Etymology
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worse (adj.)

Old English wiersa, wyrsa "worse," from Proto-Germanic *wers-izon- (source also of Old Saxon wirs, Old Norse verri, Swedish värre, Old Frisian wirra, Old High German wirsiro, Gothic wairsiza "worse"), comparative of PIE *wers- (1) "to confuse, mix up" (source also of Old High German werra "strife," Old Saxon werran "to entangle, compound;" see war (n.)). Used as a comparative of bad, evil, ill or as the opposite of better. The adverb is Old English wyrs; the noun is Old English wyrsa. Phrase for better or for worse is attested from late 14c. (for bet, for wers); to change for the worse is recorded from c. 1400.

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worsen (v.)

mid-13c., wersnen "to make worse," also "to grow worse," from worse (adj.) + -en (1). The reflexive sense of "to get worse, become worse off" was elevated into literary use c. 1800-30, where formerly worse (v.) had served. Related: Worsened; worsening.

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worser (adj.)

double comparative; see worse + -er (2). Attested from late 15c. and common 16c.-17c. Noun worsers "(one's) inferiors" is from 1580s.

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worship (v.)

c. 1200, from worship (n.). Related: Worshipped; worshipping.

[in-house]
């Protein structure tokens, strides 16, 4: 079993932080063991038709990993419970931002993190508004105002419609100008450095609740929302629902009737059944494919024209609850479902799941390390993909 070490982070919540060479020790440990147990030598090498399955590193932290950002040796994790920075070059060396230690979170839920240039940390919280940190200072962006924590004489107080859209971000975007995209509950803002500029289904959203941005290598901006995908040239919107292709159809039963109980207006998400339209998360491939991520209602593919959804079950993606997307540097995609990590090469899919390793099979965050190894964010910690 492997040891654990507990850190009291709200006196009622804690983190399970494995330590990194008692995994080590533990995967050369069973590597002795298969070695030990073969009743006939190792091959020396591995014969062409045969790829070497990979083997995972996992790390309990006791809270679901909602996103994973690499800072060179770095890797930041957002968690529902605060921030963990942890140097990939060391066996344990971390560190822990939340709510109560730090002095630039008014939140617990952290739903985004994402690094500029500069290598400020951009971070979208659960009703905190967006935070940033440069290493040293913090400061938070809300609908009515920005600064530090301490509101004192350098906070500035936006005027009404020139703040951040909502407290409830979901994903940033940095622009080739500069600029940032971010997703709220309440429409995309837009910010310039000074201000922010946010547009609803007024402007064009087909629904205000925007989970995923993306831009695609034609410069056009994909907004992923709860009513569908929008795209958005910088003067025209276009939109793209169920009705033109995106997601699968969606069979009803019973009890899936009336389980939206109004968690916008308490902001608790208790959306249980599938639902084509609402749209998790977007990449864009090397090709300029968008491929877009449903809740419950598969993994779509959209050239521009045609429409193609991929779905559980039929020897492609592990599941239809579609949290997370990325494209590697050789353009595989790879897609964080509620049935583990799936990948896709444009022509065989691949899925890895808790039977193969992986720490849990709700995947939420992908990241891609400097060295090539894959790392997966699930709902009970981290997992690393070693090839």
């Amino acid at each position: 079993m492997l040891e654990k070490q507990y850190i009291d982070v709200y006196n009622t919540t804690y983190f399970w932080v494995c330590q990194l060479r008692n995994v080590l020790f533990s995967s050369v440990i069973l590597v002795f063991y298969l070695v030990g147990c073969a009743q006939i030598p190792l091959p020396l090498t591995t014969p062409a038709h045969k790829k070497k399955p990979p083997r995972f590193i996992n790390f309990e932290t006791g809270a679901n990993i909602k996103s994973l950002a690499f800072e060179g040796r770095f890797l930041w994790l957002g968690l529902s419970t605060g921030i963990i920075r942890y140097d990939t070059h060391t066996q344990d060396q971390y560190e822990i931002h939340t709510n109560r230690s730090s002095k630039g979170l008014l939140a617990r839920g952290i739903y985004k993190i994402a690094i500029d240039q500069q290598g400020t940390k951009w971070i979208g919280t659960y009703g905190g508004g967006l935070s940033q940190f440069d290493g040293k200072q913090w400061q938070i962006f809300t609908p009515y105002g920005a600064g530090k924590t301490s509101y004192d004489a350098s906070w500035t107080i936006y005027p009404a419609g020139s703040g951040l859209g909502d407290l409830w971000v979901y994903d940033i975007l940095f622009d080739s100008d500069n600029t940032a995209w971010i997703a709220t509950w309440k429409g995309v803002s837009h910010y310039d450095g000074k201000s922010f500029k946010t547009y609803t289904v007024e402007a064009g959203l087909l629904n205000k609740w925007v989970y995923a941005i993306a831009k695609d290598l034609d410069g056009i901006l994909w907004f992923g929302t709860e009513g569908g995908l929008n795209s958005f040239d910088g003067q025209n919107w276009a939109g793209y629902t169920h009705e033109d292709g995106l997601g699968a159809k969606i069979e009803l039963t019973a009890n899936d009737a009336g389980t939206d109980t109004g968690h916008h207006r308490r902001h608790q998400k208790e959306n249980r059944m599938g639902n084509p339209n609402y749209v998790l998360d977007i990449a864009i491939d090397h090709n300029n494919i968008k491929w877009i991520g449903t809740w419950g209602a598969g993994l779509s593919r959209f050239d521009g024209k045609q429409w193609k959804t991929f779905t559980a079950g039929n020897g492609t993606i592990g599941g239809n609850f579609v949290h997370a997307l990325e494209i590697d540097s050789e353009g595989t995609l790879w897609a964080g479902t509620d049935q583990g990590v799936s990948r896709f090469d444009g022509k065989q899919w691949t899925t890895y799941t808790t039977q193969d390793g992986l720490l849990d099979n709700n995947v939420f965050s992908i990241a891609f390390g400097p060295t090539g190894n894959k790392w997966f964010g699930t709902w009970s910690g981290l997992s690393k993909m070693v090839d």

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worship (n.)
Origin and meaning of worship

Old English worðscip, wurðscip (Anglian), weorðscipe (West Saxon) "condition of being worthy, dignity, glory, distinction, honor, renown," from weorð "worthy" (see worth) + -scipe (see -ship). Sense of "reverence paid to a supernatural or divine being" is first recorded c. 1300. The original sense is preserved in the title worshipful "honorable" (c. 1300).

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worshiper (n.)

late 14c., agent noun from worship (v.).

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worst (v.)

"damage, inflict loss upon," c. 1600, from worst (adj.). Meaning "defeat in argument" is from 1650s. Related: Worsted; worsting.

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worst (adj.)

Old English wyrresta, from Proto-Germanic *wers-ista- (source also of Old Saxon wirsista, Old Norse verstr, Old Frisian wersta, Old High German wirsisto), superlative of PIE *wers- (1) "to confuse, mix up" (see war (n.)). Phrase in the worst way (1839) is from American English sense of "most severely." The adverb is Old English wyrst; the noun, "that which is most evil or bad," is from late 14c.

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worsted (n.)

woolen fabric made from twisted yarn, late 13c., from Worstead (Old English Wurðestede), town in Norfolk where the cloth originally was made.

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wort (n.)

"a plant," Old English wyrt "root, herb, vegetable, plant, spice," from Proto-Germanic *wurtiz (source also of Old Saxon wurt, Old Norse, Danish urt, Old High German wurz "plant, herb," German Wurz, Gothic waurts, Old Norse rot "root"), from PIE root *wrād- "branch, root." St. John's wort attested from 15c.

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